Bitcoin's Core May Be Targeted by Chinese Government Hackers
Another day, another vulnerability.
Bitcoin developers have received a strange warning: There’s “reason to suspect that the binaries for the upcoming Bitcoin Core release” — which is what allows the cryptocurrency to function — “will likely be targeted by state-sponsored attackers” hoping to undermine Bitcoin’s security and integrity.
The blog post warning about the potential attack was published on Wednesday by “Cobra-Bitcoin” (one of the managers of Bitcoin.org.) Cobra is “trusted” by the pseudonymous Bitcoin creator Satoshi Nakamoto. Bitcoin.org distributes Bitcoin Core to people who use it in their own software.
“As a website, Bitcoin.org does not have the necessary technical resources to guarantee that we can defend ourselves from attackers of this calibre,” Cobra-Bitcoin wrote in the blog post. “We ask the Bitcoin community, and in particular the Chinese Bitcoin community, to be extra vigilant when downloading binaries from our website.”
Cobra-Bitcoin also warns that downloading corrupted binaries might “cause you to lose all your coins” and “cause your computer to participate in attacks against the Bitcoin network.” They then allude to the Chinese government by saying that Chinese services run the most risk “due to the origin of the attackers” but do not specifically name the Chinese government or explain their attribution process.
Some in the Bitcoin community are suspicious of the mysterious warning. Cobra-Bitcoin published the blog post without seeking any peer review, which is strange for collaborative projects like Bitcoin.org, and many in the community had no idea who this person was before this episode.
That isn’t out of the ordinary for the group behind Bitcoin’s base tech. “‘Bitcoin Core’ was never an organization,” Bitcoin Core maintainer Wladimir van der Laan told CoinDesk in January, “Just a loosely coupled group of overworked mostly-volunteers contributing to a piece of software, so it has never had an unified message.”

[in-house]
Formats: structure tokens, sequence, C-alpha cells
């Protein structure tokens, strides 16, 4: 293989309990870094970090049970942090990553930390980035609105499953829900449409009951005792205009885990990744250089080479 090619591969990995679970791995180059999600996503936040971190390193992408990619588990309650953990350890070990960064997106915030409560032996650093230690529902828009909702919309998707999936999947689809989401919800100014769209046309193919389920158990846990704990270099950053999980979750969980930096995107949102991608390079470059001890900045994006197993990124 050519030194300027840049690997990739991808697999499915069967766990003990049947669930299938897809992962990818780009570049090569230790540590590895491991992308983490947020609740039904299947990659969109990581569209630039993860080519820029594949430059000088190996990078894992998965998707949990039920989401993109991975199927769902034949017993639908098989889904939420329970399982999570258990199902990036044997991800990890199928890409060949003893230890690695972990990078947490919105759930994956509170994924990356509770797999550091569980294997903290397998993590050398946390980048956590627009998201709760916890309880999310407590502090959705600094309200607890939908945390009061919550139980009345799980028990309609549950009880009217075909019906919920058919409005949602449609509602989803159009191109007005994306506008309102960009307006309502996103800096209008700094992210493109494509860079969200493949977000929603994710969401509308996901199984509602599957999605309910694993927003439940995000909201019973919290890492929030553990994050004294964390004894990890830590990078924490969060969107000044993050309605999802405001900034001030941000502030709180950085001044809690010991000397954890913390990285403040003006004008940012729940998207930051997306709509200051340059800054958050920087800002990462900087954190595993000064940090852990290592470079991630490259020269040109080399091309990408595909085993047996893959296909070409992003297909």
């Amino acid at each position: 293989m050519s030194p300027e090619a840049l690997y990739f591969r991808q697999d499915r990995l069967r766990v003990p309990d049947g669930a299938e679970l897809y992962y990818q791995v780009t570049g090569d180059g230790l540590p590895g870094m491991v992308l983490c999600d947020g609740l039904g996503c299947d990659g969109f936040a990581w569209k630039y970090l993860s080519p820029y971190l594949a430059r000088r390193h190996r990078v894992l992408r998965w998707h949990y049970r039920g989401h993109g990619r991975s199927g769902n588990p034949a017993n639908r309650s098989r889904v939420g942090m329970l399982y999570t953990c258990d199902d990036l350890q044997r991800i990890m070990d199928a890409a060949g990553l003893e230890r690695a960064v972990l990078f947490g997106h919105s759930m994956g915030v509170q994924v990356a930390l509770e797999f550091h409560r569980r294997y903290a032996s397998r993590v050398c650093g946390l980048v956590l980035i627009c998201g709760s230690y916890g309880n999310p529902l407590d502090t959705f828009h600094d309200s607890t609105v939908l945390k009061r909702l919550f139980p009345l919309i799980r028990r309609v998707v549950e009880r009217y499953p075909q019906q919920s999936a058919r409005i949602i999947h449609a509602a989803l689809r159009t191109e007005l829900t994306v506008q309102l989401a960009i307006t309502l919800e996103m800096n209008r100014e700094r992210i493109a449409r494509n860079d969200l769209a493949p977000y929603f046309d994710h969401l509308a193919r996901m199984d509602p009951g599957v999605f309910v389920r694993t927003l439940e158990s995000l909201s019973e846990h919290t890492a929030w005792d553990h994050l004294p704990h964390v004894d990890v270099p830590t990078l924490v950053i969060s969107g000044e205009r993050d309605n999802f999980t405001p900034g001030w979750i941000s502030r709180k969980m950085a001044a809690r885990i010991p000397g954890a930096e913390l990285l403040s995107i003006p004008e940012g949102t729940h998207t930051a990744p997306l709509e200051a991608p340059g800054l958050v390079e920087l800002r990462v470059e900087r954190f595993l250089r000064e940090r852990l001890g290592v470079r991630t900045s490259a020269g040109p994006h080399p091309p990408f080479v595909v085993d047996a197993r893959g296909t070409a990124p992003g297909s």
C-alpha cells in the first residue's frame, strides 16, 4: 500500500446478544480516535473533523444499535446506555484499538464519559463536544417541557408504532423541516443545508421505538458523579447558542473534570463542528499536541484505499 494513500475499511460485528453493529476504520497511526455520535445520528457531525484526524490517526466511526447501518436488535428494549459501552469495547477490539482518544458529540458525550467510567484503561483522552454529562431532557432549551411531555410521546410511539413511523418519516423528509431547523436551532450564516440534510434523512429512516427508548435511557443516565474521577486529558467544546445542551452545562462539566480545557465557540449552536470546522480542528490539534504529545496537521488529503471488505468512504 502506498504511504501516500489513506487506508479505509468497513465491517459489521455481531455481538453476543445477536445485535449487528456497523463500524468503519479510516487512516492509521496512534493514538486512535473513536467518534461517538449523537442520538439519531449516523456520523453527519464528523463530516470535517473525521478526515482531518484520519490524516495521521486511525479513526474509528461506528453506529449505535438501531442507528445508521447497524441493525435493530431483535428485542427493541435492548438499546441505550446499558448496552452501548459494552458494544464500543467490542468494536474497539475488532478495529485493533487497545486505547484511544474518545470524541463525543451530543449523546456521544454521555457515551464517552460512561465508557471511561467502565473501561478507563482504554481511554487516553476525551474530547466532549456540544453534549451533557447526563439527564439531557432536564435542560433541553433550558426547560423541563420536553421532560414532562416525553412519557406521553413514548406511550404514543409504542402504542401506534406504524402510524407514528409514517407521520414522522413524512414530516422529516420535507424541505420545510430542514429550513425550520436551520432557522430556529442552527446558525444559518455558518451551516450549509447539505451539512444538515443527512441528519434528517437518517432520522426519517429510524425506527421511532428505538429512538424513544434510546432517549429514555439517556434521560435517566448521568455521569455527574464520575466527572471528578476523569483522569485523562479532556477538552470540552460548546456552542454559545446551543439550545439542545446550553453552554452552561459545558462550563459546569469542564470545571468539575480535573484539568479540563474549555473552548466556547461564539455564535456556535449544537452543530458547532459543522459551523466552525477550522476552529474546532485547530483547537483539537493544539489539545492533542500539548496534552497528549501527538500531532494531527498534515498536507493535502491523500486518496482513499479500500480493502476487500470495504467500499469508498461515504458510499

Yet the warning still raises concerns about Bitcoin’s security. Most of the time hacks related to the cryptocurrency involve errors on some other developer’s part. A state-sponsored hacker who manages to undermine Bitcoin Core would have a profound impact on the cryptocurrency’s security as a whole.
Cobra-Bitcoin advises people to check to make sure downloaded binaries have a known cryptographic key used in previous releases. “You should securely verify the signature and hashes before running any Bitcoin Core binaries,” they write in their blog post. “This is the safest and most secure way of being confident that the binaries you’re running are the same ones created by the Core Developers.”
That’s a sound practice, yet some have noted that anyone who can make people download a compromised binary instead of the intended release would also be able to edit a blog post on Bitcoin.org to trick Bitcoin users into trusting whatever key is used by the malicious software. Other sources will have to be used to verify that people are downloading the real Bitcoin Core instead of a malicious copycat.
In June, Bitcoin had its longest rally since the boom it experienced in late 2013. At that point it was trading at $750; it is now trading at $574. So if you want to buy some of the bitcoins auctioned off by the U.S. Marshals, now might be the time to do so. Just be sure to check your binaries first.